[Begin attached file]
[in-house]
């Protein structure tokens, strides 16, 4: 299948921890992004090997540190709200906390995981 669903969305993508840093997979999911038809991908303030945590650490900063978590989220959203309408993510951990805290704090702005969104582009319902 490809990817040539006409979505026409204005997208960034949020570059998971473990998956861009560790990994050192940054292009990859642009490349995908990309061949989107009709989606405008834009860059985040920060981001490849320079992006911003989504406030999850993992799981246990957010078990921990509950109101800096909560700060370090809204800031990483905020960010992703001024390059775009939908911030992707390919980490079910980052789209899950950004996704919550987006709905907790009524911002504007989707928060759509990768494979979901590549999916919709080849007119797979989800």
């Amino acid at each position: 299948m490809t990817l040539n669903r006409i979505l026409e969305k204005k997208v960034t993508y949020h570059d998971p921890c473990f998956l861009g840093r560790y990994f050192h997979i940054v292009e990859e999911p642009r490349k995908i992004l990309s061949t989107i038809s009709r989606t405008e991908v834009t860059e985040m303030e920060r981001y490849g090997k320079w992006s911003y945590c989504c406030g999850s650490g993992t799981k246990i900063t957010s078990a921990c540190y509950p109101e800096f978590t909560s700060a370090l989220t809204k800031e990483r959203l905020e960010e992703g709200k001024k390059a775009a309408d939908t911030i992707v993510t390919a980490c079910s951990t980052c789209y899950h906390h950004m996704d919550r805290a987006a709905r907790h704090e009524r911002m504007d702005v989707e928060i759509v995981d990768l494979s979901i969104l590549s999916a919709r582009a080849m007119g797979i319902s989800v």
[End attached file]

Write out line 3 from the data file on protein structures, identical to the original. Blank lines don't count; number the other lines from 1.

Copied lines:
């Amino acid at each position: 299948m490809t990817l040539n669903r006409i979505l026409e969305k204005k997208v960034t993508y949020h570059d998971p921890c473990f998956l861009g840093r560790y990994f050192h997979i940054v292009e990859e999911p642009r490349k995908i992004l990309s061949t989107i038809s009709r989606t405008e991908v834009t860059e985040m303030e920060r981001y490849g090997k320079w992006s911003y945590c989504c406030g999850s650490g993992t799981k246990i900063t957010s078990a921990c540190y509950p109101e800096f978590t909560s700060a370090l989220t809204k800031e990483r959203l905020e960010e992703g709200k001024k390059a775009a309408d939908t911030i992707v993510t390919a980490c079910s951990t980052c789209y899950h906390h950004m996704d919550r805290a987006a709905r907790h704090e009524r911002m504007d702005v989707e928060i759509v995981d990768l494979s979901i969104l590549s999916a919709r582009a080849m007119g797979i319902s989800v």